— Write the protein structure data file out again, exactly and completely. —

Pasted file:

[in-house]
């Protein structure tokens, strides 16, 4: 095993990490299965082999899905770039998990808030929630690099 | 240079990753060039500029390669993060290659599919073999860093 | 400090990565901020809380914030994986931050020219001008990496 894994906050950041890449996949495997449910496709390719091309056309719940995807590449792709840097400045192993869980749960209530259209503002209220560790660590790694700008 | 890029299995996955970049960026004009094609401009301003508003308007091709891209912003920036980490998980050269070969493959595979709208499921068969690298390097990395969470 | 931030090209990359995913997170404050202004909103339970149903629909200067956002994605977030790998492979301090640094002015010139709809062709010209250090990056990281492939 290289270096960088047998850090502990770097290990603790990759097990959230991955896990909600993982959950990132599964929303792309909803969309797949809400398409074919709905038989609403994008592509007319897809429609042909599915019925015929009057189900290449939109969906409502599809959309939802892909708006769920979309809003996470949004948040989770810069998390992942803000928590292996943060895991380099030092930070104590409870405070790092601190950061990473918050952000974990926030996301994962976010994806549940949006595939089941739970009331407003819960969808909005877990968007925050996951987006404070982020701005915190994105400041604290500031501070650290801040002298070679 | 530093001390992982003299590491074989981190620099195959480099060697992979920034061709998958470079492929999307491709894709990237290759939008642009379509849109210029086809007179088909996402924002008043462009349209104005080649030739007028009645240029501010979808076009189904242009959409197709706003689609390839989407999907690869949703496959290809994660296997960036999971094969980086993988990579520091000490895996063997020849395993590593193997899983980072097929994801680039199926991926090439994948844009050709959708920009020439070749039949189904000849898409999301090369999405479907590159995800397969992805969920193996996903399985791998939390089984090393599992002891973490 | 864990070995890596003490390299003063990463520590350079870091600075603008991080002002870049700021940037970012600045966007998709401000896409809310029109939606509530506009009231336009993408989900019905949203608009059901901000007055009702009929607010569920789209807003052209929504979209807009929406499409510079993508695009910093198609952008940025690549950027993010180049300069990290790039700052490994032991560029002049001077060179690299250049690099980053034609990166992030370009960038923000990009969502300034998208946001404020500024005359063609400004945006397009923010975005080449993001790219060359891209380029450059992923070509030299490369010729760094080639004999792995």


[in-house]
């Protein structure tokens, strides 16, 4: 095993990490299965082999899905770039998990808030929630690099 | 240079990753060039500029390669993060290659599919073999860093 | 400090990565901020809380914030994986931050020219001008990496 894994906050950041890449996949495997449910496709390719091309056309719940995807590449792709840097400045192993869980749960209530259209503002209220560790660590790694700008 | 890029299995996955970049960026004009094609401009301003508003308007091709891209912003920036980490998980050269070969493959595979709208499921068969690298390097990395969470 | 931030090209990359995913997170404050202004909103339970149903629909200067956002994605977030790998492979301090640094002015010139709809062709010209250090990056990281492939 290289270096960088047998850090502990770097290990603790990759097990959230991955896990909600993982959950990132599964929303792309909803969309797949809400398409074919709905038989609403994008592509007319897809429609042909599915019925015929009057189900290449939109969906409502599809959309939802892909708006769920979309809003996470949004948040989770810069998390992942803000928590292996943060895991380099030092930070104590409870405070790092601190950061990473918050952000974990926030996301994962976010994806549940949006595939089941739970009331407003819960969808909005877990968007925050996951987006404070982020701005915190994105400041604290500031501070650290801040002298070679 | 530093001390992982003299590491074989981190620099195959480099060697992979920034061709998958470079492929999307491709894709990237290759939008642009379509849109210029086809007179088909996402924002008043462009349209104005080649030739007028009645240029501010979808076009189904242009959409197709706003689609390839989407999907690869949703496959290809994660296997960036999971094969980086993988990579520091000490895996063997020849395993590593193997899983980072097929994801680039199926991926090439994948844009050709959708920009020439070749039949189904000849898409999301090369999405479907590159995800397969992805969920193996996903399985791998939390089984090393599992002891973490 | 864990070995890596003490390299003063990463520590350079870091600075603008991080002002870049700021940037970012600045966007998709401000896409809310029109939606509530506009009231336009993408989900019905949203608009059901901000007055009702009929607010569920789209807003052209929504979209807009929406499409510079993508695009910093198609952008940025690549950027993010180049300069990290790039700052490994032991560029002049001077060179690299250049690099980053034609990166992030370009960038923000990009969502300034998208946001404020500024005359063609400004945006397009923010975005080449993001790219060359891209380029450059992923070509030299490369010729760094080639004999792995």